Economic Resilience and Private Sector Development There is a tendency for market failure in the absence of the conditions required for the effective operation of the market. This situation seems to prevail even more so in small states as domestic markets in small states are often small and thin (Downes, 2006) Therefore there are typically only a small number of players arising in monopolistic and oligopolistic market structures. Policy intervention such as competition law is required to minimise welfare loss.
Economic Resilience and Private Sector Development The existence of market failure however does not exclude the importance of the private sector nor the key role it plays in nurturing the economic resilience of small states
Economic Resilience and Private Sector Development Joint Commonwealth and World Bank Report recognises that that while small states face huge competitive challenges, for most small economies, investment in small and medium sized enterprises particularly in the export sector offers the best chance of rapidly creating jobs, increasing national income and widening the tax base.
Economic Resilience and Private Sector Development ADB encourages private sector development through three main thrusts –Creating enabling conditions –Generating business opportunities –Catalyzing private sector investment These thrusts have been anchored in four main areas which are governance, financial intermediation, public private partnership and regional and sub-regional cooperation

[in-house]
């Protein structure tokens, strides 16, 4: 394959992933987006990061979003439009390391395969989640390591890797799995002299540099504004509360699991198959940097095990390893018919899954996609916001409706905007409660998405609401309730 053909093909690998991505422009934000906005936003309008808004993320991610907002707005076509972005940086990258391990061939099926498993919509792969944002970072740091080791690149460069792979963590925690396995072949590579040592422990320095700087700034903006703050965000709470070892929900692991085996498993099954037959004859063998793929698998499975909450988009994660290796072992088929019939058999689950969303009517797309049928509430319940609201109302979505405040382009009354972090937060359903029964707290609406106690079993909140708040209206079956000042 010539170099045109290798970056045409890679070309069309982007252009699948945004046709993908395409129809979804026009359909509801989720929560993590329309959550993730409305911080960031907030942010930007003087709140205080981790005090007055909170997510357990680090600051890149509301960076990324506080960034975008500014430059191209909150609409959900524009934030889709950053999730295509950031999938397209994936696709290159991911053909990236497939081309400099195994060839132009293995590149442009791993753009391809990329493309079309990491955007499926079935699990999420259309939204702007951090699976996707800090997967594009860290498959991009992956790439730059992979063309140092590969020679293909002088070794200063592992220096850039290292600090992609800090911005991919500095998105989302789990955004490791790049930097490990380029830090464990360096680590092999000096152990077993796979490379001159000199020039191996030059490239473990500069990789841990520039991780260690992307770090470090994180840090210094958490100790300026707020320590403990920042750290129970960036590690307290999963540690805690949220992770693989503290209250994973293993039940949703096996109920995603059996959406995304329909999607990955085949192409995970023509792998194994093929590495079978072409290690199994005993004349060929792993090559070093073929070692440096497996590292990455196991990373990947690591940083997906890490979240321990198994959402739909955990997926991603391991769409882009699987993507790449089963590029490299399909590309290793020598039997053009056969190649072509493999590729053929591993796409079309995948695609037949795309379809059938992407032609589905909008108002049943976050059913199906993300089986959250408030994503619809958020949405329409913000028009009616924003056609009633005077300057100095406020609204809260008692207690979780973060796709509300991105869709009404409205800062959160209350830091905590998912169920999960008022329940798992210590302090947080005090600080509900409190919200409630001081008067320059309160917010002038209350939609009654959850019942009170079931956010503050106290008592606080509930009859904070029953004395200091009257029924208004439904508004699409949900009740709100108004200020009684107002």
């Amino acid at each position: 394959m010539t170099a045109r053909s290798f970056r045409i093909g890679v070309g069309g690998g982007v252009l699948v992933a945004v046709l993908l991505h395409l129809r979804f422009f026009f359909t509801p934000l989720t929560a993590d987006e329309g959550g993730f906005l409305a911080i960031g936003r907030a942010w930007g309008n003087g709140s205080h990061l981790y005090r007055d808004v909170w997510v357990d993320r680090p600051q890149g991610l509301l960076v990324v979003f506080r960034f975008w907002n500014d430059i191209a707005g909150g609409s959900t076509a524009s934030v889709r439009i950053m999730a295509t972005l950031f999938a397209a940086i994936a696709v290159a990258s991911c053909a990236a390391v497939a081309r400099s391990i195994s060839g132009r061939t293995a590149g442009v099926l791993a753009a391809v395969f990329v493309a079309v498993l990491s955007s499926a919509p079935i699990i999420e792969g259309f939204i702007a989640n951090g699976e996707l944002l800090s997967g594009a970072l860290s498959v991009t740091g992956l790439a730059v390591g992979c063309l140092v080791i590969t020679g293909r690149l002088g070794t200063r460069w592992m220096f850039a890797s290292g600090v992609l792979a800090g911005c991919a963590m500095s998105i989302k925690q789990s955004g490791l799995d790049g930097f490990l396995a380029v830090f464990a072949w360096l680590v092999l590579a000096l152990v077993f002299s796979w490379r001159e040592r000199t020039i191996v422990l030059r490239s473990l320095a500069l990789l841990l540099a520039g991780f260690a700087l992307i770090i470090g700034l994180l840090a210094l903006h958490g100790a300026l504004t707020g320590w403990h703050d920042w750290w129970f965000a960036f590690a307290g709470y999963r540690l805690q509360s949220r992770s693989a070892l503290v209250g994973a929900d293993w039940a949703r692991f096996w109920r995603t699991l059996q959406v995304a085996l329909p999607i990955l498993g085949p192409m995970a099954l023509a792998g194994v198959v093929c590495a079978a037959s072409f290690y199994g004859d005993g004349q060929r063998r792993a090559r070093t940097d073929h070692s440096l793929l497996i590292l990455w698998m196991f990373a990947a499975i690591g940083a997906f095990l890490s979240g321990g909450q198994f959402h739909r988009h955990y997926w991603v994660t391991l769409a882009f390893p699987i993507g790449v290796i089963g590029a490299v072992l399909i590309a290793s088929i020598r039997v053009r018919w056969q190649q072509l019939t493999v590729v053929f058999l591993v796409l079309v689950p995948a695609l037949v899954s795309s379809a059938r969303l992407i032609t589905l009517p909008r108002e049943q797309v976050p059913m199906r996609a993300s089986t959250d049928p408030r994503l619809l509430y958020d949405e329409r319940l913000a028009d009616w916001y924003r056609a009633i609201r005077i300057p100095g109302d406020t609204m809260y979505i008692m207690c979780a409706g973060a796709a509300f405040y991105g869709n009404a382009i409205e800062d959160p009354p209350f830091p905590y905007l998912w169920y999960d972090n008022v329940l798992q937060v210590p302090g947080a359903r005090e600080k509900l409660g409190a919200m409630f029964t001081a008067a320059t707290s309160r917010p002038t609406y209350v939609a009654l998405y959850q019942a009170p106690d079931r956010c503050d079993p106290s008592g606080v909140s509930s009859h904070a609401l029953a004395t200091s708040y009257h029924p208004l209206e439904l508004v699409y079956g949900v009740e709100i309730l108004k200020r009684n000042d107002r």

Economic Resilience and Private Sector Development Government’s supporting role –Influencing costs through the regulatory burden –Taxes –Infrastructural services –Labour market regulations –Policy predictability –Enforcing property rights –Competition policy –Public infrastructure plays a complementary role to providing an environment conducive to private sector development
SMEs as the backbone of an economy
Typically most of the enterprises in small states are micro enterprises. By international standards, firms in small states would be considered SMEs. SMEs currently account for over 85% of firms and 60-70% of employment in OECD countries.
Limitations Early economic theory was based on the notion that small enterprises were at a disadvantage –Limited capacity in reaping economies of scale –High fixed costs of learning about foreign environments –Difficulties in negotiating with national governments
Overcoming limitations Fragmentation of production processes and strategic corporate alliances has made it possible for networks of small firms to overcome their limitations and to compete
Positive features of SMEs Flexibility in responding the dynamic market condition and evolving consumer preferences Motivation and commitment Ability to exploit market niches Stronger competitive tendency Two areas of focus Economies of speed Strategic corporate alliances, networks and clusters
Doing Business Index published by the World Bank (2007) –Starting a business –Dealing with Licences –Employing Workers –Registering Property –Getting Credit –Protecting Investors –Paying Taxes –Trading Across Borders –Enforcing Contracts –Closing a Business